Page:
Saturday, October 25, 2008
The eyes of Che Guevara watch over a garden growing between two storefront buildings on the East Side. The icon of revolution peers from a mural spanning the side of the building housing Taylor's Barber Shop and the Southwest Workers Union.
Pecan-shell mulch spreads around native plants separated by a curving, gravel path. Pride of Barbados, plumbago, esperanza, hibiscus and other plants thrive on land once spotted with trash, brush and parked cars.
Long, scraggly weeds and vines spill from the rooftop of the adjacent building like a frozen waterfall. The stringy, straw mass crawls down the wall to a wooden sign that reads: “The Roots of Change Community Garden.”
The workers union created the garden a year ago to raise awareness in the area about the benefits of growing organic food and gardening. The lot stretches from the 1400 block of East Commerce Street to Idaho Street, flanked by tall posts, which will anchor a fence in the near future.
Workers from the tire shop across the street drove a tractor to clear the land. More than 100 volunteers weeded, seeded and watered the lot. Recent helpers have included children from the Boys & Girls Club and Edison High School who learned about the soil they tilled and water they poured from hand buckets.
Workers tell neighbors and volunteers to take whatever produce they want. They told Paul White, 84, owner of the barbershop, to help himself. They gave him handfuls of tomatoes, strawberries and black-eyed peas. They offer volunteers words of empowerment such as “Uhuru,” Swahili for freedom, on long, wooden signs jutting from sections of soil.
As fall arrives, the crops are going dormant. The fruit from a cut banana stalk lies on a worktable in the shade of an open-air shed. Workers Sandra Garcia, 20 and Stevie Freeman, 25, inspect plots once flush with serrano peppers, green chiles, corn and squash. Long pods of okra hang in abundance as one of the last vegetables still flourishing.
“It's a beginning,” Freeman said, scanning the lot under the shed entwined with a spiraling grapevine. “We have big visions.”
Tamora Ketterer, 26, who works across the street at True Opportunities, a bookkeeping and accounting service, applauds the workers efforts.
She's seen workers branch out from the garden, canvassing the neighborhood where her grandmother lives, asking how they can help. Ketterer said the garden already has helped.
“Anything to help kids do better in the community is a good thing,” She said. “I hope they succeed beyond what they sought for their vision.”
Wednesday, October 22, 2008
Every four minutes a student drops out of a Texas public school, according to a new report from the Intercultural Development Research Association. That means that, across the state, one-third of the students who began high school in fall 2004 left without a diploma before the end of the 2008 school year.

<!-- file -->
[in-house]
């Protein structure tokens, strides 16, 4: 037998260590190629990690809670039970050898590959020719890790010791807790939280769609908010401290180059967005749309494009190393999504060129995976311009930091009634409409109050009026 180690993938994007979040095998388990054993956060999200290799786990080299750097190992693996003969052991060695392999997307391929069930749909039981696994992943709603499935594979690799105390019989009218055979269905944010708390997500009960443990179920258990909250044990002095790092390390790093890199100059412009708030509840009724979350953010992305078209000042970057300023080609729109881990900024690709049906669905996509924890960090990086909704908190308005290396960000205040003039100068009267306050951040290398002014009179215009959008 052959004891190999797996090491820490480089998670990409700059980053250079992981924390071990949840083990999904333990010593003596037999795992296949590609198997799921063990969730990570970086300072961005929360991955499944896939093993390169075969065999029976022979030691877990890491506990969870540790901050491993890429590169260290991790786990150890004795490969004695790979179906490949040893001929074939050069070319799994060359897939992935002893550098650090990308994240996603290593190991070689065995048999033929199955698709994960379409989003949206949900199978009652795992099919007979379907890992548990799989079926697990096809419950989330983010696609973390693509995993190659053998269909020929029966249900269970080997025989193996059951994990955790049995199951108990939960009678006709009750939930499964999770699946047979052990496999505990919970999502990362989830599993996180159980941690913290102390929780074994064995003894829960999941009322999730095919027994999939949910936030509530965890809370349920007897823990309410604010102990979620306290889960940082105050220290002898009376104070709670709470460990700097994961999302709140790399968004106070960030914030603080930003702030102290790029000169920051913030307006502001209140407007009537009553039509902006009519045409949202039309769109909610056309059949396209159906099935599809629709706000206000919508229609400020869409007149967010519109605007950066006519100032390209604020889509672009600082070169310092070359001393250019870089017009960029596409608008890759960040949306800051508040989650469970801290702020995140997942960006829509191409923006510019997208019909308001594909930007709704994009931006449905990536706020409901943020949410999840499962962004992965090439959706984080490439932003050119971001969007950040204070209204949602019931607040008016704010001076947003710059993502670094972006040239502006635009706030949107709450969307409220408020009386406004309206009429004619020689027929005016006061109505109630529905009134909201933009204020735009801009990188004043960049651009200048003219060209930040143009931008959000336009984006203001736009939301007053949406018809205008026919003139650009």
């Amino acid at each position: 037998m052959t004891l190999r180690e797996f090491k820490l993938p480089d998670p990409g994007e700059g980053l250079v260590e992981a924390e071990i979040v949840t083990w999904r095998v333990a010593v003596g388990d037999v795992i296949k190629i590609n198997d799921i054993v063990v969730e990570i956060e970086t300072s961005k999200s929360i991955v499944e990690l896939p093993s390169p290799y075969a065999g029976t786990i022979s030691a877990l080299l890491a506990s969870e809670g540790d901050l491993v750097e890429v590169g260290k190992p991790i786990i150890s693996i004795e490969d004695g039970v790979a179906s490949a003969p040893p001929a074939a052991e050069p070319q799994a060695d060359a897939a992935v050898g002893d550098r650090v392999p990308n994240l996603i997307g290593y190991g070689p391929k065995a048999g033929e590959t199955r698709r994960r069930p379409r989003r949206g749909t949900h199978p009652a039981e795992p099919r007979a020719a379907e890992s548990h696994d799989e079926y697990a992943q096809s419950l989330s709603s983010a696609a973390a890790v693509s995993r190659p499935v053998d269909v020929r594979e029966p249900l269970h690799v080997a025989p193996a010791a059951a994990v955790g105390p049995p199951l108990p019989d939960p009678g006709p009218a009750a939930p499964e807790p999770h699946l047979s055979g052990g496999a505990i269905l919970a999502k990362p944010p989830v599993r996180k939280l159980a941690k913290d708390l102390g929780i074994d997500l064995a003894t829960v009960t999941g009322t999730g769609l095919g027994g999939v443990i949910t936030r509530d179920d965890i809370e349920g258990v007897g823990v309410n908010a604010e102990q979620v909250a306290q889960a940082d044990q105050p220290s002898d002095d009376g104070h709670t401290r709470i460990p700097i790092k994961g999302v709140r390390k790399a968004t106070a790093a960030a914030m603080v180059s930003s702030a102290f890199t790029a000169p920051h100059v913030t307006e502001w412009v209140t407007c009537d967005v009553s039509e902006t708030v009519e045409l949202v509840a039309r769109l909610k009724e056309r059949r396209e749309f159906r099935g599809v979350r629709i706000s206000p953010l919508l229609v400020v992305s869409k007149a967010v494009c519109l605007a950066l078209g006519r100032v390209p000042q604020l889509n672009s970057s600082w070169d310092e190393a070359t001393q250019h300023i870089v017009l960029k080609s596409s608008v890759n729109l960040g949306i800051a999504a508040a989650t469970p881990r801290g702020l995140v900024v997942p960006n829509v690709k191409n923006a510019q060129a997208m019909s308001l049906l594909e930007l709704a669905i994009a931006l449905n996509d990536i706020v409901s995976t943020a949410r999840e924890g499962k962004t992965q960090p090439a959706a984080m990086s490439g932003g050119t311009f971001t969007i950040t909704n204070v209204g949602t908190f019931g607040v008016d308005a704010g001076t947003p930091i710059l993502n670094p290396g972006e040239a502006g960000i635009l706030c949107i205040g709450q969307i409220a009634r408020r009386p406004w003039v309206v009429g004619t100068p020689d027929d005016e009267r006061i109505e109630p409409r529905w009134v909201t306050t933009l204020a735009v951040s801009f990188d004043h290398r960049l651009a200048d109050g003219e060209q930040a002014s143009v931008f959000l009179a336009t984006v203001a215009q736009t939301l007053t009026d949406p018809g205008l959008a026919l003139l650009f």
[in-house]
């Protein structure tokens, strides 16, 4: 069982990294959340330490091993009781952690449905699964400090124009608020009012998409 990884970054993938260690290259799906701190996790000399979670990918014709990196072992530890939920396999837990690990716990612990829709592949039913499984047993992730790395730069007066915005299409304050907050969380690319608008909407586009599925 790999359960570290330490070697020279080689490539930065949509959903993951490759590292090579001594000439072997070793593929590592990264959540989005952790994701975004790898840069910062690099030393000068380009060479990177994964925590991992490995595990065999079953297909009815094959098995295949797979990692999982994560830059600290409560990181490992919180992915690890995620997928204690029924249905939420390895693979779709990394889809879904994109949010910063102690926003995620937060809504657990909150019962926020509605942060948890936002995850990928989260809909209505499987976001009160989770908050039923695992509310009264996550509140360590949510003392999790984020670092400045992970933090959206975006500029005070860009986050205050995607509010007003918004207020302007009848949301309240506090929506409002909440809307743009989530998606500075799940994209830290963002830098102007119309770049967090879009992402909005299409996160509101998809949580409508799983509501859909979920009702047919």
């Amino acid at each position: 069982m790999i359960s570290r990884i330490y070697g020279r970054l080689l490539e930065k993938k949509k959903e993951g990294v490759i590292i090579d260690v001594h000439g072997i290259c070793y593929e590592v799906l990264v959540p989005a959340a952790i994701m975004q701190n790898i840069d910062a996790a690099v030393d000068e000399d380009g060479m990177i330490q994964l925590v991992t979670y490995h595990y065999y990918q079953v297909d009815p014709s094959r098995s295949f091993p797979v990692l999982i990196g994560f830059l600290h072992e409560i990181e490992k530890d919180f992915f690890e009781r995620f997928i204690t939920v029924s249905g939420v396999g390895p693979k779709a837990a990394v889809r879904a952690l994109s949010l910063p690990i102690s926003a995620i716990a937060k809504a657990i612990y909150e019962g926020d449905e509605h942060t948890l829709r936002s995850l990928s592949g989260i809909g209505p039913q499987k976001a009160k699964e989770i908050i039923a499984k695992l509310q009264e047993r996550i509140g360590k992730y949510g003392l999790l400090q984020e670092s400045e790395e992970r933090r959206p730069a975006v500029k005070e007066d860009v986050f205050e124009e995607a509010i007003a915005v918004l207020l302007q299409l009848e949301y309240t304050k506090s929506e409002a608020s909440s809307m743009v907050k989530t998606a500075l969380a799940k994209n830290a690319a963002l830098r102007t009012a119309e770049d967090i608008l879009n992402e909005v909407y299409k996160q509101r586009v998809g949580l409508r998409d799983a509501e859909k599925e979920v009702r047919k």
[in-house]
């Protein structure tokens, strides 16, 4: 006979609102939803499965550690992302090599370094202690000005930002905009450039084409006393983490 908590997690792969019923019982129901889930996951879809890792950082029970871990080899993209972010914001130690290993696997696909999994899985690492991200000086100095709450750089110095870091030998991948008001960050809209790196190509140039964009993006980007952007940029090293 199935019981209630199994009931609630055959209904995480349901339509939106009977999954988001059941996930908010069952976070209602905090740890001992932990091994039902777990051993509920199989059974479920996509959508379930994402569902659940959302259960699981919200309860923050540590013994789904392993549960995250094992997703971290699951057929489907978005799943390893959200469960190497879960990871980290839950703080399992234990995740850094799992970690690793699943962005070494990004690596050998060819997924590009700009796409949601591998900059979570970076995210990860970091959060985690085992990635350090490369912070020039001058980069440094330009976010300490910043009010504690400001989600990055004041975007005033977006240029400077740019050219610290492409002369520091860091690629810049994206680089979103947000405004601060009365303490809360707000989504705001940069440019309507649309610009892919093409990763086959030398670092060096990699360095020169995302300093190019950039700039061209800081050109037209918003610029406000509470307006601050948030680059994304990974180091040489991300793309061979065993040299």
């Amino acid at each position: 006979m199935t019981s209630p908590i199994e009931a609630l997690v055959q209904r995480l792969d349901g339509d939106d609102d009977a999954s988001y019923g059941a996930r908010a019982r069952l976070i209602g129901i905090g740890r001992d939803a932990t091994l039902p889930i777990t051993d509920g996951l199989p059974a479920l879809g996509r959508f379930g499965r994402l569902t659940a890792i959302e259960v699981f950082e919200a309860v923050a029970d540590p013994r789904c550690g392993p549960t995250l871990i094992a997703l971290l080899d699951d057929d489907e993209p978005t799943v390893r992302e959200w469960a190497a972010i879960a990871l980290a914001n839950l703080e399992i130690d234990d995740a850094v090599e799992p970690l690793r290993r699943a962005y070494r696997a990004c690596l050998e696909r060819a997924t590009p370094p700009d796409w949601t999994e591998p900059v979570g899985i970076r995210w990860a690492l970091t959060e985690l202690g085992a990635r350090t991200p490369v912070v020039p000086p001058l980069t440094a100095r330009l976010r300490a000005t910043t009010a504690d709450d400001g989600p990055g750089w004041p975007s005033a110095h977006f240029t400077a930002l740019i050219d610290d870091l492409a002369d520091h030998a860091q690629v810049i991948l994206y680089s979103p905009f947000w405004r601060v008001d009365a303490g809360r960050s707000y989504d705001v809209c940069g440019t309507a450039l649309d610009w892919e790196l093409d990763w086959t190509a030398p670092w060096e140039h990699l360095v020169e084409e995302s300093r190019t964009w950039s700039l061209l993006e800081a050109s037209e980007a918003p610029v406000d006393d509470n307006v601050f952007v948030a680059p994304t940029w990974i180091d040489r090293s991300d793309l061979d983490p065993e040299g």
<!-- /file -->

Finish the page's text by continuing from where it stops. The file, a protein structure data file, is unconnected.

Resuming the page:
The San Antonio-based IDRA has tracked school dropout rates for more than 20 years and says this year's numbers are no better than when the organization released its first report in 1986.
In Bexar County, where the 40 percent attrition rate is higher than the state figures, 10,363 students in the Class of 2008 left school without a diploma. The vast majority were minorities.
... from SA Express-News, read more
Monday, October 20, 2008
OAKLAND, Calif. — California’s energy-efficiency policies created nearly 1.5 million jobs from 1977 to 2007, while eliminating fewer than 25,000, according to a study to be released Monday.
The study, conducted by David Roland-Holst, an economist at the Center for Energy, Resources and Economic Sustainability at the University of California, Berkeley, found that while the state’s policies lowered employee compensation in the electric power industry by an estimated $1.6 billion over that period, it improved compensation in the state over all by $44.6 billion.
Built into that figure were increases of $1.2 billion in the light industrial sector, $11.2 billion in wholesale and retail trade, $7.3 billion in the financial and insurance sectors and $17.8 billion in the service sector.
“Consumers were able to reduce energy spending,” the study said, adding that “these savings were diverted to other demand.”
“When consumers shift one dollar of demand from electricity to groceries,” the report said, they create jobs among retailers, wholesalers, food processors and other businesses.
The study, which examined household spending, comes as state and regional initiatives on climate-change policies have been gathering momentum. At the same time, arguments have sharpened over how much it will cost the economy to cut the emission of greenhouse gases like carbon dioxide produced by burning fossil fuels, which are linked to climate change.
Roughly half the country’s electric power is generated by burning coal, the fuel that produces among the highest greenhouse-gas emissions of any in widespread use.